As the first thing the recruiter will read, your personal summary must be interesting and to the point.

It can be written in the first or third person. Although, we recommend you write it in the third person as sounds more professional. Whereas the first person sounds much more informal.

In conclusion, show that you are familiar with the job role, spell out how you can add value to their operations and explain why you are an ideal candidate. Also, ideally it should be a short concise paragraph of no more than 4-5 sentences.


  1. Your Work Experience

What you have done at previous employers is one of the most important factors that recruiters look at when assessing you.

This section is also referred to as a ‘Career Summary’ or ‘Employment history’ and is a great place to brag about what you’ve done in the past. For each job entry, include the same basic facts such as the employers name, job title, start and end dates. Then give a brief description of your responsibilities using bullet points, to a maximum or 6 per role.

List your work duties in bullet points and start each sentence using active action verbs such as ‘managed’, ‘organised’, ‘delivered’ and ‘accomplished’. Avoid starting every sentence with the words ‘Responsible for’, it sounds very repetitive.

You do not need to give details about everything you have ever done. Instead, focus mostly on those previous roles that are most relevant to the one you are currently applying for, either in terms of skills, knowledge, or experience.

If you have any career gaps in your employment history, then add a brief note explaining why you were without a job.

Highlight any promotions to a higher position at a company, then clearly show these. If you’ve achieved consistent professional growth over your career, emphasize this.


  1. Skills

A dedicated section that shows more of what they can bring to the table.

This is without a doubt a key part of any resume, a place where you can clearly highlight your specialist knowledge and skills not mentioned elsewhere in your CV. Use it to further cements yourself as a master of those abilities that a prospective employer wants in a candidate.

All jobseekers are bound to have picked up many unique skills over the years, and this is the place to include them.

The key to this section is to know what the recruiters want and then give it to them here. Whatever attributes you list here, always try to include statistics, percentages, and examples of successfully completed projects to back up your claims.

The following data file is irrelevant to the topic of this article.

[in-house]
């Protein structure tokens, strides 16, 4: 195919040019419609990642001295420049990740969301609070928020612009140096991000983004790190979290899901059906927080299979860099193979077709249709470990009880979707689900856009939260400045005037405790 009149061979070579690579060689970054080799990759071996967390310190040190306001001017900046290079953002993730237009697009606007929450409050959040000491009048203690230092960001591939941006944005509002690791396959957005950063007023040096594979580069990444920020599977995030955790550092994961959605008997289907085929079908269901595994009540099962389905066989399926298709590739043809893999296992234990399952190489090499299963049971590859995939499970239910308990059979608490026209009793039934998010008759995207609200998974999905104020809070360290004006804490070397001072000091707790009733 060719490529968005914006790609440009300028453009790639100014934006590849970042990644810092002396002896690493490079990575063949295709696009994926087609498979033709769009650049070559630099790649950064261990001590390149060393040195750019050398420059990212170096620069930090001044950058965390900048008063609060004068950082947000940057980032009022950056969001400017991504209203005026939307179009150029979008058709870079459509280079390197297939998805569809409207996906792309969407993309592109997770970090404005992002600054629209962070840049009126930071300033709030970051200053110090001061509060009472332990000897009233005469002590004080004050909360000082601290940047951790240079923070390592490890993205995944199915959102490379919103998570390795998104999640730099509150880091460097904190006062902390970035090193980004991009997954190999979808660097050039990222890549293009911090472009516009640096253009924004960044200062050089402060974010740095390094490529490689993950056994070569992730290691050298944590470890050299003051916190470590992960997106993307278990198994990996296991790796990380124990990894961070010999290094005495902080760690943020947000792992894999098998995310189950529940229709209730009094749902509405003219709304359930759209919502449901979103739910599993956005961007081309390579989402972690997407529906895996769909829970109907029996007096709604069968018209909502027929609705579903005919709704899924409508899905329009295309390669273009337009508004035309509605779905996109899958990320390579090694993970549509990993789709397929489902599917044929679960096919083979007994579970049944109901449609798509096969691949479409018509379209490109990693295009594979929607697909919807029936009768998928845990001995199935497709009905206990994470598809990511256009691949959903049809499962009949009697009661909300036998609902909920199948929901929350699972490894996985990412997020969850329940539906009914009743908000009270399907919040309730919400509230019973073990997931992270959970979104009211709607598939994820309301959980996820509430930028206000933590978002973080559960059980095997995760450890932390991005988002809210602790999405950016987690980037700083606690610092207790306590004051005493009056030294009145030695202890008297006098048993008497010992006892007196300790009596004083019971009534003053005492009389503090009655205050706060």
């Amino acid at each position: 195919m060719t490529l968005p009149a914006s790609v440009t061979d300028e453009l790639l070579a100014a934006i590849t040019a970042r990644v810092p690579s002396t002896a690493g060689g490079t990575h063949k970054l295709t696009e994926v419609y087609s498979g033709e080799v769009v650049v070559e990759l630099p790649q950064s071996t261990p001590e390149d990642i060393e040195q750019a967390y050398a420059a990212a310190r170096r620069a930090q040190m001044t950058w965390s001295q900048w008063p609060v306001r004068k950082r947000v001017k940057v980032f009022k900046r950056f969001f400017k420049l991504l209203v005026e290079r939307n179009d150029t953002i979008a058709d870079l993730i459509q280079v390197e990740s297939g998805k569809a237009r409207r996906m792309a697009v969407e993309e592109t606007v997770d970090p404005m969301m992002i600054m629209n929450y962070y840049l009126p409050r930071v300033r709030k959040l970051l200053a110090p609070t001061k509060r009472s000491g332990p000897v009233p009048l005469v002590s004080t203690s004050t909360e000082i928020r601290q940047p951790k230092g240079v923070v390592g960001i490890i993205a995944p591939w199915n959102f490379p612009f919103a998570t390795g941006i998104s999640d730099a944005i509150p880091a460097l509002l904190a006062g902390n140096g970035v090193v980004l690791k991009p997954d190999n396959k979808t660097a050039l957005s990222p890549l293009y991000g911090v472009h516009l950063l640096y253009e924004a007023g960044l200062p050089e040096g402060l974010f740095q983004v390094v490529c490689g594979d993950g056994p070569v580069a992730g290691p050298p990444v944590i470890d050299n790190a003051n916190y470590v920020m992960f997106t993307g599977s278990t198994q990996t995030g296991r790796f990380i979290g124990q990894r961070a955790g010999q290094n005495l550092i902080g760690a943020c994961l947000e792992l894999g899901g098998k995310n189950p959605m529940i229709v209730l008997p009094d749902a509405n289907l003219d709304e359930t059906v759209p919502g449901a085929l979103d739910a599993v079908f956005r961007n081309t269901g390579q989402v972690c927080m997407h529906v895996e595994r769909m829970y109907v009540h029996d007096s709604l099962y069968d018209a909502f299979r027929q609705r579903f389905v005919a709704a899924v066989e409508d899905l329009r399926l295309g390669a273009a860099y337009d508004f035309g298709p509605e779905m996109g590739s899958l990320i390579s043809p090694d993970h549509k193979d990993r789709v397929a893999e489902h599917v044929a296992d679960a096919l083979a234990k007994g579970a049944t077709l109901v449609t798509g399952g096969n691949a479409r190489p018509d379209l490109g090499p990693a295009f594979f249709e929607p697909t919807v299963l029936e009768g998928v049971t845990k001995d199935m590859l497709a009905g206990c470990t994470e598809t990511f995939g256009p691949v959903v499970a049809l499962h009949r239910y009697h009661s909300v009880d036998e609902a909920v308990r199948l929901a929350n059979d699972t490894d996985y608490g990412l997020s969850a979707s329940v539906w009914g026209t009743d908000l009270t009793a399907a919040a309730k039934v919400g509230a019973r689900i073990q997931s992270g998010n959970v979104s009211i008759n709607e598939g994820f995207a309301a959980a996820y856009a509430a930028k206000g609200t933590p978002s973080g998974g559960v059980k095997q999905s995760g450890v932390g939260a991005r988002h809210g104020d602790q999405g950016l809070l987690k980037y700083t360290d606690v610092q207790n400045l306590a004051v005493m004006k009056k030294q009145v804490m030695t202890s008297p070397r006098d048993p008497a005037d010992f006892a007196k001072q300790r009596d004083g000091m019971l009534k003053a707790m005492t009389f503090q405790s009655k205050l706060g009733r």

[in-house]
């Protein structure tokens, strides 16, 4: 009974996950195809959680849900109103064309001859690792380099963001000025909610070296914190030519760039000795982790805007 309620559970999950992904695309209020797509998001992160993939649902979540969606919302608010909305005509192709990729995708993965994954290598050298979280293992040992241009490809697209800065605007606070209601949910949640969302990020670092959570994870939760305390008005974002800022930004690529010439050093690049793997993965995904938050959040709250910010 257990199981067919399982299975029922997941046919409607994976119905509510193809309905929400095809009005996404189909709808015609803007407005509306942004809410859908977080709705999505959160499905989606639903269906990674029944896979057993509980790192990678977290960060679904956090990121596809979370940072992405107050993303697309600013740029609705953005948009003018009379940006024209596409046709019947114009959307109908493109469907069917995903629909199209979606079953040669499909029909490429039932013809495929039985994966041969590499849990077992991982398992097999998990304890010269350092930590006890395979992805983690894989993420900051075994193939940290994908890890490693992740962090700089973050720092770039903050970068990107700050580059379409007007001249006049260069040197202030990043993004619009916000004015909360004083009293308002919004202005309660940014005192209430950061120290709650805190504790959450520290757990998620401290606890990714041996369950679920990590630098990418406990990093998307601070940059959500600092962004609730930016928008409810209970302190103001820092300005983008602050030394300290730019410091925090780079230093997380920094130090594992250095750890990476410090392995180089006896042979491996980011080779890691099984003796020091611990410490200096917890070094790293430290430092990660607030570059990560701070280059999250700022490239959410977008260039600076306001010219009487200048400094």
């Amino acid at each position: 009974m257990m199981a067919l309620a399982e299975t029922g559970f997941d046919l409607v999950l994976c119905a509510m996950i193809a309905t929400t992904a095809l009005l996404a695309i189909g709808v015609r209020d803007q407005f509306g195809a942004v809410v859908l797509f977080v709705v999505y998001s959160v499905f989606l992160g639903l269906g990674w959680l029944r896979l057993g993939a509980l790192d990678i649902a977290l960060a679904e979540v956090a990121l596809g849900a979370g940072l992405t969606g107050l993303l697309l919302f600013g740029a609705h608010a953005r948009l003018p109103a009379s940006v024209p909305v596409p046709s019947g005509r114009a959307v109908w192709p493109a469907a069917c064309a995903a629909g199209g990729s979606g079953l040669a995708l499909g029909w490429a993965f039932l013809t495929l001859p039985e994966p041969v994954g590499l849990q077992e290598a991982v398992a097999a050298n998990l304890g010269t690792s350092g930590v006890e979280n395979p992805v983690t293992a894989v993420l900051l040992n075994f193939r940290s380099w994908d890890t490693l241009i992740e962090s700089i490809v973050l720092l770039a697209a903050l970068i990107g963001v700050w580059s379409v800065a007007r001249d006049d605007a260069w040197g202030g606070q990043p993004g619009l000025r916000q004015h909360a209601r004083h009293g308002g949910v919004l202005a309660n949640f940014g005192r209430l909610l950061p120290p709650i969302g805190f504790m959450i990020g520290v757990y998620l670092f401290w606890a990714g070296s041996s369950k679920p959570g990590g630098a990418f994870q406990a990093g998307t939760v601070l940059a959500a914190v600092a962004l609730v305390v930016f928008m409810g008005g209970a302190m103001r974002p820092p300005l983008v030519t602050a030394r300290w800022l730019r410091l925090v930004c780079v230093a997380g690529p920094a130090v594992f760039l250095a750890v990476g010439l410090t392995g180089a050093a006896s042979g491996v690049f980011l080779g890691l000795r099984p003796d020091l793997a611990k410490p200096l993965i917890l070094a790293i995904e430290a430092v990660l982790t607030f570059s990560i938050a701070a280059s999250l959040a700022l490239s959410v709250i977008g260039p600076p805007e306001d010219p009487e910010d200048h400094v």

Have two different lists for both your hard and soft skills. With a maximum of 6 bullet points for each list.


Hard skills

These are competencies specific to the job and industry you are applying for. They tend to be teachable technical skills which can be learnt through on the job training or courses etc.


Soft skills

Also known as people or social skills, these are transferable personality traits that can be beneficial in a wide range of careers and industries. They can be anything from communicating well, to having a positive attitude, good work ethic, or friendly demeanour. On many occasions they can complement and enhance your existing hard skills.


  1. Education

Under a subheading titled ‘Education’ show you have the discipline needed to gain formal qualifications, certifications, awards, and licences.

Give brief details of the awarding institutions they were obtained at, as well as your grades and enrolment dates etc. Also list any relevant qualifications, academic titles, diplomas, and any completed online or classroom-based courses. Arrange everything in order of the most recent and most relevant first.


  1. Hobbies and Interests (optional)

Other sections of a resume tell a recruiter what you can do, hobbies and interests tell them who you are.

These are not necessary, and most people leave them out to save room for more relevant content. However, if you want to include them, then below are some tips on how to do this.

The first thing to note is that recruiters will only be interested in your hobbies if they see potential in your application. They’ll only review this section if you’ve ticked all the other ‘must have’ boxes.

Prioritize sociable pastimes that show you as a team player who can get along with others. Even better, if they involve very valuable skills or knowledge that can be applied in the workplace. Common ones include sports, volunteer work, music, dance, travelling, art, blogging and reading.

Avoid including risky activities that can be seen as being reckless. They can worry employers, who’ll think you could get injured doing them and then be off work.

Positive interests can not only provide a more complete picture of who you are, but also gives you something to talk about during an interview. Because of this it’s not a good idea to lie or exaggerate, as you may be asked about them in the interview stage and can be caught out, especially if the interviewer also has the same hobby!


  1. References

At this stage there is no need to give the name and contact details of referees, instead a simple ‘Available on request.’ will do. Employers will only ask for references if they’ve offered you the job.

Be careful who you put forward to vouch for you as employers will contact them to double check what you’ve told them. A good character assessment from a reputable past employer, teammate, or colleague could be the final tick that lands you a job.


3 Main types of resume layouts

The guide below gives you a description of each one, along with their respective advantages and disadvantages.


Reverse Chronological Resume

This is the Hiring Managers favourite, it’s an all-time classic that has not gone out of style. It’s pretty much the industry standard and the most commonly used. Therefore, as a rule of thumb you should stick to it.

It’s based on a timeline of a person’s employment history, with the most recent job first and your oldest one last. The layout puts more emphasis on the work experience section than all the other ones, such as education and skills etc.